Magazine article National Forum

Critical Journey

Magazine article National Forum

Critical Journey

Article excerpt

Belle Lindner Moskowitz (1877-1933) was born in Harlem, New York, where her parents, who had emigrated from East Prussia eight years earlier, ran a small jewelry and watch-repair shop. Educated at city schools, Horace Mann High School for Girls, and, for a year, at Teachers' College, she began her career as a drama coach at the Educational Alliance, a Lower East Side settlement. She later became its director of entertainments and exhibits. In 1903 she left this job to marry Charles Henry Israels, an architect, with whom she had three children. He died of heart disease in 191 1, leaving only a small estate. Belle immediately sought work to support her children and retired parents, who were then living with her in Yonkers.

During her early married years, Belle Israels had worked part-time for the social work journal The Survey and had pursued charity work, primarily through the Council of Jewish Women. Her special area of interest, working girls' recreation, had led her to campaign for the reform of New York's dance halls. When she became a widow, she turned this experience into salaried work, becoming a field worker for the Playground and Recreation Association and later grievance clerk and then Labor Department head for the Dress and Waist Manufacturers' Association. Politically active among reformminded Republicans, she joined the Progressive party in 1912 and supported woman suffrage and the election of reform Republican or "fusion" candidates both in Yonkers and New York City. In 1914 she married Henry Moskowitz, a former settlement worker and reformer then serving as civil service commissioner under New York's mayor, John Purroy Mitchel. The Moskowitzes moved to New York City, where Belle continued in labor mediation until the garment manufacturers, unhappy with her prolabor policies, fired her in 1916. In 1918, despite Alfred E. Smith's Tammany connections, the Moskowitzes supported him for governor because of his legislative record on labor issues. Belle Moskowitz organized the woman's vote for Smith (New York women voted for the first time that year). After his victory, which occurred a few days before the end of World War I, she proposed that he appoint a "Reconstruction Commission" to plan New York State's future. The reports of this commission, which she ran, formed the core of Smith's subsequent legislative program.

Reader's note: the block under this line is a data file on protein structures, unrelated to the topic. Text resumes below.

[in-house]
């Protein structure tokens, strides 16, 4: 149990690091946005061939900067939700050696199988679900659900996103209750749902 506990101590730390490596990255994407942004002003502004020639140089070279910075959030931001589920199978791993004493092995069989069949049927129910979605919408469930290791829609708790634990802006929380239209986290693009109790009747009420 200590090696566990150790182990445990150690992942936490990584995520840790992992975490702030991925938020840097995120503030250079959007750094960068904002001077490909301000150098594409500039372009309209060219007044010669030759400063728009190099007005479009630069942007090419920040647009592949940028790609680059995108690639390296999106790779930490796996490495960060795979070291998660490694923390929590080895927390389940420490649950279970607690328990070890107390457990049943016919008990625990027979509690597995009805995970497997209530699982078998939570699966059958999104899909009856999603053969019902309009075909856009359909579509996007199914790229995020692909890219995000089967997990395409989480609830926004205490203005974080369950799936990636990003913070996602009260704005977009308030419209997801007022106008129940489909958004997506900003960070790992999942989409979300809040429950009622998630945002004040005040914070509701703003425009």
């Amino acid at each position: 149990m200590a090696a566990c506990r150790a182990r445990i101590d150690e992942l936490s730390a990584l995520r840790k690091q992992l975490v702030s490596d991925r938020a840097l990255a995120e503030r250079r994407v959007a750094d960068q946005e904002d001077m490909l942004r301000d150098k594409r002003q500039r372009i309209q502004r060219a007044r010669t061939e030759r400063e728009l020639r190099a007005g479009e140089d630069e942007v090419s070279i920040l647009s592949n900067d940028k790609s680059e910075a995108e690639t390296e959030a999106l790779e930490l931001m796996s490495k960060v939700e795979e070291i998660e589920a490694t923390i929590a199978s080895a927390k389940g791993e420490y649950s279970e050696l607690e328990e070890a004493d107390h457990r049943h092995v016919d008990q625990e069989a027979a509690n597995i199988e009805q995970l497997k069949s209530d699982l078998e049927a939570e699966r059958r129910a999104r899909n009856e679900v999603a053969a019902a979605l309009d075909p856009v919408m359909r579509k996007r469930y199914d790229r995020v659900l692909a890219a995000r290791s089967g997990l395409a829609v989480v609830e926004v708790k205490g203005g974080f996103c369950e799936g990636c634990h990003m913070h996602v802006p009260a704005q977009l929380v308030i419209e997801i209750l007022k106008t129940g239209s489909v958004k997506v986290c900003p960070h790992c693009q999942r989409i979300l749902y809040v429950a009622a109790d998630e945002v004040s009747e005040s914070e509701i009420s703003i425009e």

When Smith was out of office and promoting the establishment of a bistate "authority" for the Port of New York-New Jersey, Moskowitz devised a public relations program that won popular and legislative support for the idea. After Smith returned to office in 1923, she became director of publicity for the Democratic State Committee, managing not only Smith's subsequent reelection campaigns but also his nomination for the presidency in 1928. During the 1928 race, as the only woman on the executive committee of the Democratic National Committee, she directed campaign publicity. After his defeat, Smith became head of the Empire State Building Corporation and tried to retain his leadership of the Democratic party. Moskowitz stayed on as his press agent and led his futile bid for renomination in 1932. In December she fell down the front steps of her house and, while recovering from broken bones, suffered an embolism. She died on January 2 at the age of fifty-five.

BELLE: ALMOST A FAMILY SECRET

Writing the life of Belle Moskowitz took me on a long journey. Because she was my paternal grandmother, learning about her meant learning about a part of my family I never knew, and thus more about myself. Because she was a woman who, in denying her own historical importance, had failed to save many of her papers, writing about her forced me to explore new research techniques. Because I am a historian who happens to be a woman, writing her life led me to confront both her and my own relationship to the women's movement. That last experience took me into women's history, permanently changing the personal and professional direction of my life. …

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